• Patrick McAndrew

Dumbphone DED by Pat Matsueda

As someone who doesn’t have a smartphone, I find the term “dumbphone” unflattering to my cellphone and to me, its owner and user. When a friend asked me if I use a dumbphone, I said no, I have an average phone. Maybe A-phone would be a good term.

What keeps me from getting a smartphone? I fear falling into one or more of several mind traps:

  1. Impulsivity- This is perhaps best illustrated by a story about a friend who is also a client of mine. Ms. F. cannot resist replying to my business messages on her smartphone. When I asked her to stop, she demurred. Saying that because she is busy and frequently on the go, I would have to wait for her replies until she got home and could use her computer to write me. I told her that I much preferred waiting. Why did I say this? Access to her smartphone makes her impulsive, feeling that she must respond instantly to its dings, rings, and clings. Sometimes her messages are riddled with typographical errors; other times, she’ll respond that she can’t reply fully—can’t see my attachment on her phone, for example. In other words, she’s writing me on her phone that she can’t respond to my important message until she gets home and can review carefully what I’ve sent.

  2. Status Seeking- Smartphones are status symbols, which is very easy to see when you’re observing teenagers. Adults won’t admit it—saying they need the latest iPhone or Galaxy for this or that reason—but they are just as susceptible to trends in phone fashion as young people.

  3. Easy-Solution Thinking- The response for most people to problems—whether economic, social, or political—is “Is there an app for that?” No, not every problem can be solved, or even addressed, with technology—smartphone apps included.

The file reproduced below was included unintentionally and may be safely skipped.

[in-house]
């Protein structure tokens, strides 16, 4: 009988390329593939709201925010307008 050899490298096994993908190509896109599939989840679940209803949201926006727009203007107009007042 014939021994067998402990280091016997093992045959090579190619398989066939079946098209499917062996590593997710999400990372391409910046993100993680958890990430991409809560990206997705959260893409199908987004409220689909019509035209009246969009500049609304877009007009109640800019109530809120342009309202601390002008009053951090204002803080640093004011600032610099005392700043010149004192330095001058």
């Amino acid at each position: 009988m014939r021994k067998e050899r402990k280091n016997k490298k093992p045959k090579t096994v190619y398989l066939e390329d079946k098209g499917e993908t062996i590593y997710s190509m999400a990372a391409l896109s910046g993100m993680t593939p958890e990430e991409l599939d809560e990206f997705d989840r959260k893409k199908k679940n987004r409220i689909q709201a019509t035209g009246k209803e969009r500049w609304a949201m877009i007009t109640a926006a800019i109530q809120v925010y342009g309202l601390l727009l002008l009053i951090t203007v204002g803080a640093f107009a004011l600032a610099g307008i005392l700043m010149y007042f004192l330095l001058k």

4. Dependency- This is a big topic and has been addressed many times, usually in terms of smartphone addiction. I won’t add to the discussion except to say that I am concerned about many people using their smartphones to store a good portion of their lives. You won’t find on my A-phone any of the following: email correspondence, travel plans, financial data, work notes. You will find very blurry pictures of my cats and other family members.

We have let our private selves leak into electronic devices. They have become storage devices for large chunks of our lives—a dangerous liability should our devices be stolen or hacked. I don’t buy the argument that external forces have manipulated or coerced us. I believe that we ourselves have let this happen—and furthermore, we are passing on this vulnerability to younger generations.


Pat Matsueda is the managing editor of Manoa, an international literary journal published twice a year by the University of Hawaii Press. She is very interested in the effects of rapid technological advancement on human behavior–especially ethical behavior–and identity.  Feel free to visit her personal website at http://someperfectfuture.com

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